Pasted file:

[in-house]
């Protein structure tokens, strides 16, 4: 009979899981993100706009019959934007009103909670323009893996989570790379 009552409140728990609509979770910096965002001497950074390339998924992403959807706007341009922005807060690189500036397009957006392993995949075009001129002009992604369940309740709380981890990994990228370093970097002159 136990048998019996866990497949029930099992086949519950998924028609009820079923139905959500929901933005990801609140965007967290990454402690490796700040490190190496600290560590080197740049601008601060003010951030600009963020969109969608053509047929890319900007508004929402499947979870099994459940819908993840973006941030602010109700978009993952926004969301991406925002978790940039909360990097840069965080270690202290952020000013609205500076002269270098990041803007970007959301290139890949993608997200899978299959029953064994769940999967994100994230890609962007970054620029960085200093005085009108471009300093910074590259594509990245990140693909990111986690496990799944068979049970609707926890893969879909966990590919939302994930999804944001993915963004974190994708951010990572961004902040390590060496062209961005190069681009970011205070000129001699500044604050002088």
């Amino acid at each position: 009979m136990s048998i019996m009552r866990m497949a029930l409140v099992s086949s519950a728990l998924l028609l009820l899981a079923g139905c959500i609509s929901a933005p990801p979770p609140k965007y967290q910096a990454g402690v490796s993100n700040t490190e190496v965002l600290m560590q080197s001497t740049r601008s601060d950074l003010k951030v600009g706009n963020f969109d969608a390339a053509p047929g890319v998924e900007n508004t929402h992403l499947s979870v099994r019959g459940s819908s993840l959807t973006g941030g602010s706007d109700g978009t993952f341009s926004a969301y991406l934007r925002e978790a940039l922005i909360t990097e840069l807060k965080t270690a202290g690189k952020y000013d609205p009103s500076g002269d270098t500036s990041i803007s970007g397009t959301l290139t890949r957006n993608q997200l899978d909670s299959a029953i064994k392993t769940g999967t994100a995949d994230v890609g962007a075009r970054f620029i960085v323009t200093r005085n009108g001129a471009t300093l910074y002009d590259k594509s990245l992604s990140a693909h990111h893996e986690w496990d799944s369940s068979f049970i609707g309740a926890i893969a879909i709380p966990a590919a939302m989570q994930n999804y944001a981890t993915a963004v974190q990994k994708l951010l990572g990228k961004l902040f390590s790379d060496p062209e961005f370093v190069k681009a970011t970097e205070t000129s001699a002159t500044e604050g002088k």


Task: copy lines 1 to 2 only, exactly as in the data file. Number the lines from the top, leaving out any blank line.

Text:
[in-house]
């Protein structure tokens, strides 16, 4: 009979899981993100706009019959934007009103909670323009893996989570790379 009552409140728990609509979770910096965002001497950074390339998924992403959807706007341009922005807060690189500036397009957006392993995949075009001129002009992604369940309740709380981890990994990228370093970097002159 136990048998019996866990497949029930099992086949519950998924028609009820079923139905959500929901933005990801609140965007967290990454402690490796700040490190190496600290560590080197740049601008601060003010951030600009963020969109969608053509047929890319900007508004929402499947979870099994459940819908993840973006941030602010109700978009993952926004969301991406925002978790940039909360990097840069965080270690202290952020000013609205500076002269270098990041803007970007959301290139890949993608997200899978299959029953064994769940999967994100994230890609962007970054620029960085200093005085009108471009300093910074590259594509990245990140693909990111986690496990799944068979049970609707926890893969879909966990590919939302994930999804944001993915963004974190994708951010990572961004902040390590060496062209961005190069681009970011205070000129001699500044604050002088």